Economic and Policy Analysis of Climate Change
©Chris Steele-Perkins/Magnum Ph

Integrated appraisal of four projects in Nepal: Projects' impact on the GHG balance and natural capital

In fragile mountain ecosystems specific to the Himalayan region, land-use change as well as forest and soil degradation have wide implications on greenhouse gas emissions, further ecosystem services and rural livelihoods. Numerous studies investigate the dynamics and complex interaction of land-use change, forest and soil degradation and C sequestration processes in Nepal due to its highly fragile ecosystem and the significant scale of forest and soil degradation (Upadhyay, 2005).

This paper is aimed at presenting the impact of four IFAD projects in Nepal on firstly the GHG balance and their potential for climate change mitigation, and secondly on their impact of natural capital stocks. The considered and quantified components of natural capital are linked with soil quality, increased landscape biomass and water availability, better crop protection/resilience from drought, prevented incremental erosion, additional flood protected areas, incremental forested area and increased biodiversity through protected areas. This value of the incremental natural capital, generated by farmers, is thereby interpreted as a public value which is adding to the public value generated through prevented GHG emissions due to the programme and project interventions.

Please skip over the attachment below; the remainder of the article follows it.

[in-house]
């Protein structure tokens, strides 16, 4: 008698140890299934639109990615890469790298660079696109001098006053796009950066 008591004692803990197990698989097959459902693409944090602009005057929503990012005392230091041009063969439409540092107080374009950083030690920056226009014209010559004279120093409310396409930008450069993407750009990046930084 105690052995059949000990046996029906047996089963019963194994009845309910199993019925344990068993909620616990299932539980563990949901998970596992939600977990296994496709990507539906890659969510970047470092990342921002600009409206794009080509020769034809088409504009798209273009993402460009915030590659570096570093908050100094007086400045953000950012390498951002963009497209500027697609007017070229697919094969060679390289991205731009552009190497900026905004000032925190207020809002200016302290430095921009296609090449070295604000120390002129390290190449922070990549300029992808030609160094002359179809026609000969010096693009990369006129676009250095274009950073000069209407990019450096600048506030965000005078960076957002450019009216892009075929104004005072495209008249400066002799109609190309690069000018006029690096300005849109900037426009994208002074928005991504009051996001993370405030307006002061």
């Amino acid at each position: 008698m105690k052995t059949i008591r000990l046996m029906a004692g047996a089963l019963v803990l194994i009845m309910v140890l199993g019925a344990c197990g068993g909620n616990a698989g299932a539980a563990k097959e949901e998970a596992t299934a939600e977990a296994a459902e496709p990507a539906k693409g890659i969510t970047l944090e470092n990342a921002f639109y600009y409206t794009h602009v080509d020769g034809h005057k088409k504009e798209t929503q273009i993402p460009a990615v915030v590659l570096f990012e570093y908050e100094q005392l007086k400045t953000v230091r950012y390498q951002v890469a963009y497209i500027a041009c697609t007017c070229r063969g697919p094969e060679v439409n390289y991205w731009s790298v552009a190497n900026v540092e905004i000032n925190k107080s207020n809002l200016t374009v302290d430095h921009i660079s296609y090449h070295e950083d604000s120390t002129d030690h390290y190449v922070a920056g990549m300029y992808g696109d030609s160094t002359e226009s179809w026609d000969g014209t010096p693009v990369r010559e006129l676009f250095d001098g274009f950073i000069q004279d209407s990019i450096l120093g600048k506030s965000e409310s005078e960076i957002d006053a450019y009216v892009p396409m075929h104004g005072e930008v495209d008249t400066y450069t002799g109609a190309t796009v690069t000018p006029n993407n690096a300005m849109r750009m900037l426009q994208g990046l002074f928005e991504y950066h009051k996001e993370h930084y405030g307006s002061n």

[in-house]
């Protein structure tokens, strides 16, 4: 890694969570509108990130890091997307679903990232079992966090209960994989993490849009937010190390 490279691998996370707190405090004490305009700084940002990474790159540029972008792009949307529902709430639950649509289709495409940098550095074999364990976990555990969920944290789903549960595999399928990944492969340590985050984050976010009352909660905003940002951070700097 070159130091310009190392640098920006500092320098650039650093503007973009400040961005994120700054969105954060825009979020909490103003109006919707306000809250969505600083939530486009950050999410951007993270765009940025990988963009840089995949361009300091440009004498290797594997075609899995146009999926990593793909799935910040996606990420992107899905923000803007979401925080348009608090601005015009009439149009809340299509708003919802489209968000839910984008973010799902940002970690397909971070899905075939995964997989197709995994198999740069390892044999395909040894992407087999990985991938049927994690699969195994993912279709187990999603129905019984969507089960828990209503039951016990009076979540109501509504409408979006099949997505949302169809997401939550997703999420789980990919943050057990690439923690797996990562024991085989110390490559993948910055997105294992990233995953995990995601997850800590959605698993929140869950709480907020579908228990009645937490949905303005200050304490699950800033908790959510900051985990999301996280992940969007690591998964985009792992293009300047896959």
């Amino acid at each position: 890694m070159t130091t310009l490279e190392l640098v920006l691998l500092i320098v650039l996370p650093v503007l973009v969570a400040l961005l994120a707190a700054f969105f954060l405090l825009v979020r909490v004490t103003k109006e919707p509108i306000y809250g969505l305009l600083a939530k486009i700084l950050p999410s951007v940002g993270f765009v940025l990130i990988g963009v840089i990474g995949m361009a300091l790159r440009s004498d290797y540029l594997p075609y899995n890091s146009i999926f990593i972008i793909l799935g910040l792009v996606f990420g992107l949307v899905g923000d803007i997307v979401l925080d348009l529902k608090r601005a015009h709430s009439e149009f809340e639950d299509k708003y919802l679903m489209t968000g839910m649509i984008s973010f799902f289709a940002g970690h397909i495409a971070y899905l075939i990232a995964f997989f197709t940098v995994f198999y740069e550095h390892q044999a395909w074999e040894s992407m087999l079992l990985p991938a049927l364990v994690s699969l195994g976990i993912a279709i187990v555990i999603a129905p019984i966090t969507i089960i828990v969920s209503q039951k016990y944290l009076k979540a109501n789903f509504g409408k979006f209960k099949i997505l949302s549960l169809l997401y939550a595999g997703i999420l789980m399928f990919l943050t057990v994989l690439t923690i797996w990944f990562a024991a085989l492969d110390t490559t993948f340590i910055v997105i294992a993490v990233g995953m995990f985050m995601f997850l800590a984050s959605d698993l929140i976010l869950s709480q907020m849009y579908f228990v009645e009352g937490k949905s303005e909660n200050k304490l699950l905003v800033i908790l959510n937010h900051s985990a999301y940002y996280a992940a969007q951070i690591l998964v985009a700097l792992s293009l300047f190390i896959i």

The four projects analyzed cover a wide range of project situations, from leasehold forestry support projects to value chain support and agriculture intensification projects. The four projects are:

  1. The Leasehold Forestry and Livestock Programme and the preceding Hills Leasehold Forestry and Forage Development Project (LFLP-HLFFDP)
  2. The Western Uplands Poverty Alleviation Project (WUPAP)
  3. The High Value Agriculture Project in Hill and Mountain Areas (HVAP)
  4. The Kisankalagi Unnat Biu-Bijan Karyakram project (improved seed for farmers)